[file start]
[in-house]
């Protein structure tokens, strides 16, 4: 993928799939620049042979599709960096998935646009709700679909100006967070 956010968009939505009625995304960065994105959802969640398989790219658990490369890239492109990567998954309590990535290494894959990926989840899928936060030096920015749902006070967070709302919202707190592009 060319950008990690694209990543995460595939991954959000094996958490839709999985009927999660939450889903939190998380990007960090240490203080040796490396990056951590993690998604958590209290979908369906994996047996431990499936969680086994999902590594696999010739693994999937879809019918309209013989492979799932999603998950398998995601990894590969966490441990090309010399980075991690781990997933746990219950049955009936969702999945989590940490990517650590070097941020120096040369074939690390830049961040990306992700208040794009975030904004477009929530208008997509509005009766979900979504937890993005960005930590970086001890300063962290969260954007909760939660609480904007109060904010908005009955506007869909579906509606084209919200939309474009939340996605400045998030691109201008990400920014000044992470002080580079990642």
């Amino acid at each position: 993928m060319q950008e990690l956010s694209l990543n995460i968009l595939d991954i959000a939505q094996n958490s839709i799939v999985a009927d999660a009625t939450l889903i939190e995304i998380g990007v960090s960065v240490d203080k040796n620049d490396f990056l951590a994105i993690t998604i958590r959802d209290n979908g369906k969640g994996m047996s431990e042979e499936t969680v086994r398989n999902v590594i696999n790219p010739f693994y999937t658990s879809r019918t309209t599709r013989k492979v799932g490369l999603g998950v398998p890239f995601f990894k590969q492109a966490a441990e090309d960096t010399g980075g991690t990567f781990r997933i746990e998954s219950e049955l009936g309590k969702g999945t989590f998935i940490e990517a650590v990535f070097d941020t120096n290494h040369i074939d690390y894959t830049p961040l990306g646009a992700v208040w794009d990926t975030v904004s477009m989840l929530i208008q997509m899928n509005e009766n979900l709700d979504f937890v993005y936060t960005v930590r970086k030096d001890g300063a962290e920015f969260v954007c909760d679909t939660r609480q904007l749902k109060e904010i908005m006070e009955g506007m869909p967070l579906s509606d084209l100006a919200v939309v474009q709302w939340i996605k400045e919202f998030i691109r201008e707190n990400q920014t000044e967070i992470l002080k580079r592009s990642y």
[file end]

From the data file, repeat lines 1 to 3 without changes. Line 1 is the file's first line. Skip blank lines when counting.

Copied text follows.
[in-house]
């Protein structure tokens, strides 16, 4: 993928799939620049042979599709960096998935646009709700679909100006967070 956010968009939505009625995304960065994105959802969640398989790219658990490369890239492109990567998954309590990535290494894959990926989840899928936060030096920015749902006070967070709302919202707190592009 060319950008990690694209990543995460595939991954959000094996958490839709999985009927999660939450889903939190998380990007960090240490203080040796490396990056951590993690998604958590209290979908369906994996047996431990499936969680086994999902590594696999010739693994999937879809019918309209013989492979799932999603998950398998995601990894590969966490441990090309010399980075991690781990997933746990219950049955009936969702999945989590940490990517650590070097941020120096040369074939690390830049961040990306992700208040794009975030904004477009929530208008997509509005009766979900979504937890993005960005930590970086001890300063962290969260954007909760939660609480904007109060904010908005009955506007869909579906509606084209919200939309474009939340996605400045998030691109201008990400920014000044992470002080580079990642």
């Amino acid at each position: 993928m060319q950008e990690l956010s694209l990543n995460i968009l595939d991954i959000a939505q094996n958490s839709i799939v999985a009927d999660a009625t939450l889903i939190e995304i998380g990007v960090s960065v240490d203080k040796n620049d490396f990056l951590a994105i993690t998604i958590r959802d209290n979908g369906k969640g994996m047996s431990e042979e499936t969680v086994r398989n999902v590594i696999n790219p010739f693994y999937t658990s879809r019918t309209t599709r013989k492979v799932g490369l999603g998950v398998p890239f995601f990894k590969q492109a966490a441990e090309d960096t010399g980075g991690t990567f781990r997933i746990e998954s219950e049955l009936g309590k969702g999945t989590f998935i940490e990517a650590v990535f070097d941020t120096n290494h040369i074939d690390y894959t830049p961040l990306g646009a992700v208040w794009d990926t975030v904004s477009m989840l929530i208008q997509m899928n509005e009766n979900l709700d979504f937890v993005y936060t960005v930590r970086k030096d001890g300063a962290e920015f969260v954007c909760d679909t939660r609480q904007l749902k109060e904010i908005m006070e009955g506007m869909p967070l579906s509606d084209l100006a919200v939309v474009q709302w939340i996605k400045e919202f998030i691109r201008e707190n990400q920014t000044e967070i992470l002080k580079r592009s990642y």